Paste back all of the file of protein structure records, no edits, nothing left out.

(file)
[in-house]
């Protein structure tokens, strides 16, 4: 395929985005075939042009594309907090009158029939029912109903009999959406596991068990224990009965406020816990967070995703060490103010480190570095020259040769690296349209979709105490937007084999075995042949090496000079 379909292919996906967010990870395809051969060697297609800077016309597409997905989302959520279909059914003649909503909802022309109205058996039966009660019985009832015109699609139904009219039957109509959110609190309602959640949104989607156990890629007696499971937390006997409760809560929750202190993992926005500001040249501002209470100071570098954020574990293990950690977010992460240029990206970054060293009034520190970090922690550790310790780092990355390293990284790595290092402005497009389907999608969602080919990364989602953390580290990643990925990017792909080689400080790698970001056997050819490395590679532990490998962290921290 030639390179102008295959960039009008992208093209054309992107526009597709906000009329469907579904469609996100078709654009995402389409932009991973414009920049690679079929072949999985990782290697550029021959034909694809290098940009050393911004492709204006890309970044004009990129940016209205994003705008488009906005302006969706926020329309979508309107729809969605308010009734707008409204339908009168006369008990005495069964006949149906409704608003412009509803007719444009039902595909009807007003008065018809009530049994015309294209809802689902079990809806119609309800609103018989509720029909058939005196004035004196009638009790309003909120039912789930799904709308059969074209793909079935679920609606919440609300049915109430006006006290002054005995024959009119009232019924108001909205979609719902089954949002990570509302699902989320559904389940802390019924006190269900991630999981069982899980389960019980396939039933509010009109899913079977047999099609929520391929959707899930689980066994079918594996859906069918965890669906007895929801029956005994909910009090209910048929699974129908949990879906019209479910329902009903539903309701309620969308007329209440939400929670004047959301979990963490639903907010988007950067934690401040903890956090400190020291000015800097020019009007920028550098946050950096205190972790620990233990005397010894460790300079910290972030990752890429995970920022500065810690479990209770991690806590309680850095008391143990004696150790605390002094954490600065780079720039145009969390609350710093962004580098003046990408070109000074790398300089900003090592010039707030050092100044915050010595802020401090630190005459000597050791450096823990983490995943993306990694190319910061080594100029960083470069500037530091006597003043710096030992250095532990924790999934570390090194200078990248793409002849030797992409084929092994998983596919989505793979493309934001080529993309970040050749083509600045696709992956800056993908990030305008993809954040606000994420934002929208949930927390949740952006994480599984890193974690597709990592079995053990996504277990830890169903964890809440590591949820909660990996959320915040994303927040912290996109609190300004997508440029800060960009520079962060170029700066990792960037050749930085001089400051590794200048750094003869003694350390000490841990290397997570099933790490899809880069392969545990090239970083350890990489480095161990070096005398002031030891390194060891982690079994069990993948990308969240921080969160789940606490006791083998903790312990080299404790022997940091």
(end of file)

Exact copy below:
[in-house]
């Protein structure tokens, strides 16, 4: 395929985005075939042009594309907090009158029939029912109903009999959406596991068990224990009965406020816990967070995703060490103010480190570095020259040769690296349209979709105490937007084999075995042949090496000079 379909292919996906967010990870395809051969060697297609800077016309597409997905989302959520279909059914003649909503909802022309109205058996039966009660019985009832015109699609139904009219039957109509959110609190309602959640949104989607156990890629007696499971937390006997409760809560929750202190993992926005500001040249501002209470100071570098954020574990293990950690977010992460240029990206970054060293009034520190970090922690550790310790780092990355390293990284790595290092402005497009389907999608969602080919990364989602953390580290990643990925990017792909080689400080790698970001056997050819490395590679532990490998962290921290 030639390179102008295959960039009008992208093209054309992107526009597709906000009329469907579904469609996100078709654009995402389409932009991973414009920049690679079929072949999985990782290697550029021959034909694809290098940009050393911004492709204006890309970044004009990129940016209205994003705008488009906005302006969706926020329309979508309107729809969605308010009734707008409204339908009168006369008990005495069964006949149906409704608003412009509803007719444009039902595909009807007003008065018809009530049994015309294209809802689902079990809806119609309800609103018989509720029909058939005196004035004196009638009790309003909120039912789930799904709308059969074209793909079935679920609606919440609300049915109430006006006290002054005995024959009119009232019924108001909205979609719902089954949002990570509302699902989320559904389940802390019924006190269900991630999981069982899980389960019980396939039933509010009109899913079977047999099609929520391929959707899930689980066994079918594996859906069918965890669906007895929801029956005994909910009090209910048929699974129908949990879906019209479910329902009903539903309701309620969308007329209440939400929670004047959301979990963490639903907010988007950067934690401040903890956090400190020291000015800097020019009007920028550098946050950096205190972790620990233990005397010894460790300079910290972030990752890429995970920022500065810690479990209770991690806590309680850095008391143990004696150790605390002094954490600065780079720039145009969390609350710093962004580098003046990408070109000074790398300089900003090592010039707030050092100044915050010595802020401090630190005459000597050791450096823990983490995943993306990694190319910061080594100029960083470069500037530091006597003043710096030992250095532990924790999934570390090194200078990248793409002849030797992409084929092994998983596919989505793979493309934001080529993309970040050749083509600045696709992956800056993908990030305008993809954040606000994420934002929208949930927390949740952006994480599984890193974690597709990592079995053990996504277990830890169903964890809440590591949820909660990996959320915040994303927040912290996109609190300004997508440029800060960009520079962060170029700066990792960037050749930085001089400051590794200048750094003869003694350390000490841990290397997570099933790490899809880069392969545990090239970083350890990489480095161990070096005398002031030891390194060891982690079994069990993948990308969240921080969160789940606490006791083998903790312990080299404790022997940091």